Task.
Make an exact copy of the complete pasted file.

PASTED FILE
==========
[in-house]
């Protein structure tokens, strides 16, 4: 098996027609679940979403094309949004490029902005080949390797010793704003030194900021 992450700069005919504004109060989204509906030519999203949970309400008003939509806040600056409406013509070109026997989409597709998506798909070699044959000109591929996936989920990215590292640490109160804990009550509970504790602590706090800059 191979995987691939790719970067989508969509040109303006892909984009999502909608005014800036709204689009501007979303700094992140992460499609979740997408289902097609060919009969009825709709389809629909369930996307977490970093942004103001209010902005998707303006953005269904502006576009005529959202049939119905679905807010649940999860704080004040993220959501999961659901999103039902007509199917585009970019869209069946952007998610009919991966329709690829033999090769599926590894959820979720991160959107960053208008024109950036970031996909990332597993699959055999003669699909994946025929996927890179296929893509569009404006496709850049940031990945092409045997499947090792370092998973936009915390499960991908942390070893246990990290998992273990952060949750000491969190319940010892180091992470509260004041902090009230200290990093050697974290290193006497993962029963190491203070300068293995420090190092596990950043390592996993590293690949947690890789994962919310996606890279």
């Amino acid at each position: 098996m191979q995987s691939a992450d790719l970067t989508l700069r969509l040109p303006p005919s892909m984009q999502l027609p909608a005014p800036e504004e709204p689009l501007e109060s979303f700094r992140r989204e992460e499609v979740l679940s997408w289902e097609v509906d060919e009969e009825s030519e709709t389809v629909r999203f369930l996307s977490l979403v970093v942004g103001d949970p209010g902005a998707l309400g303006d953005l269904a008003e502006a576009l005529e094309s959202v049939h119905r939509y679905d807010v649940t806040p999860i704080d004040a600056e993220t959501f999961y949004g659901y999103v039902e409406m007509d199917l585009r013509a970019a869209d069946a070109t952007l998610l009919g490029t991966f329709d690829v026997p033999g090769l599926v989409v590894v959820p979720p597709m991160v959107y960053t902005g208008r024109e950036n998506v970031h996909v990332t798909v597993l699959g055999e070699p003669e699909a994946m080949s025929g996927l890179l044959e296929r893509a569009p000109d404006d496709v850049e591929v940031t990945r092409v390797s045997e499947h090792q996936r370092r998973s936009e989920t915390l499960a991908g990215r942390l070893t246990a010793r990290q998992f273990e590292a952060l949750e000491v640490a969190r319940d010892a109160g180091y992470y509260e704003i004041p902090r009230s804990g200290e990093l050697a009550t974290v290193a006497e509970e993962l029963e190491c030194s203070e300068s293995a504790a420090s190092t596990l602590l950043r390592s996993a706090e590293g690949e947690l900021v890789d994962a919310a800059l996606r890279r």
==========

[in-house]
């Protein structure tokens, strides 16, 4: 098996027609679940979403094309949004490029902005080949390797010793704003030194900021 992450700069005919504004109060989204509906030519999203949970309400008003939509806040600056409406013509070109026997989409597709998506798909070699044959000109591929996936989920990215590292640490109160804990009550509970504790602590706090800059 191979995987691939790719970067989508969509040109303006892909984009999502909608005014800036709204689009501007979303700094992140992460499609979740997408289902097609060919009969009825709709389809629909369930996307977490970093942004103001209010902005998707303006953005269904502006576009005529959202049939119905679905807010649940999860704080004040993220959501999961659901999103039902007509199917585009970019869209069946952007998610009919991966329709690829033999090769599926590894959820979720991160959107960053208008024109950036970031996909990332597993699959055999003669699909994946025929996927890179296929893509569009404006496709850049940031990945092409045997499947090792370092998973936009915390499960991908942390070893246990990290998992273990952060949750000491969190319940010892180091992470509260004041902090009230200290990093050697974290290193006497993962029963190491203070300068293995420090190092596990950043390592996993590293690949947690890789994962919310996606890279």
């Amino acid at each position: 098996m191979q995987s691939a992450d790719l970067t989508l700069r969509l040109p303006p005919s892909m984009q999502l027609p909608a005014p800036e504004e709204p689009l501007e109060s979303f700094r992140r989204e992460e499609v979740l679940s997408w289902e097609v509906d060919e009969e009825s030519e709709t389809v629909r999203f369930l996307s977490l979403v970093v942004g103001d949970p209010g902005a998707l309400g303006d953005l269904a008003e502006a576009l005529e094309s959202v049939h119905r939509y679905d807010v649940t806040p999860i704080d004040a600056e993220t959501f999961y949004g659901y999103v039902e409406m007509d199917l585009r013509a970019a869209d069946a070109t952007l998610l009919g490029t991966f329709d690829v026997p033999g090769l599926v989409v590894v959820p979720p597709m991160v959107y960053t902005g208008r024109e950036n998506v970031h996909v990332t798909v597993l699959g055999e070699p003669e699909a994946m080949s025929g996927l890179l044959e296929r893509a569009p000109d404006d496709v850049e591929v940031t990945r092409v390797s045997e499947h090792q996936r370092r998973s936009e989920t915390l499960a991908g990215r942390l070893t246990a010793r990290q998992f273990e590292a952060l949750e000491v640490a969190r319940d010892a109160g180091y992470y509260e704003i004041p902090r009230s804990g200290e990093l050697a009550t974290v290193a006497e509970e993962l029963e190491c030194s203070e300068s293995a504790a420090s190092t596990l602590l950043r390592s996993a706090e590293g690949e947690l900021v890789d994962a919310a800059l996606r890279r």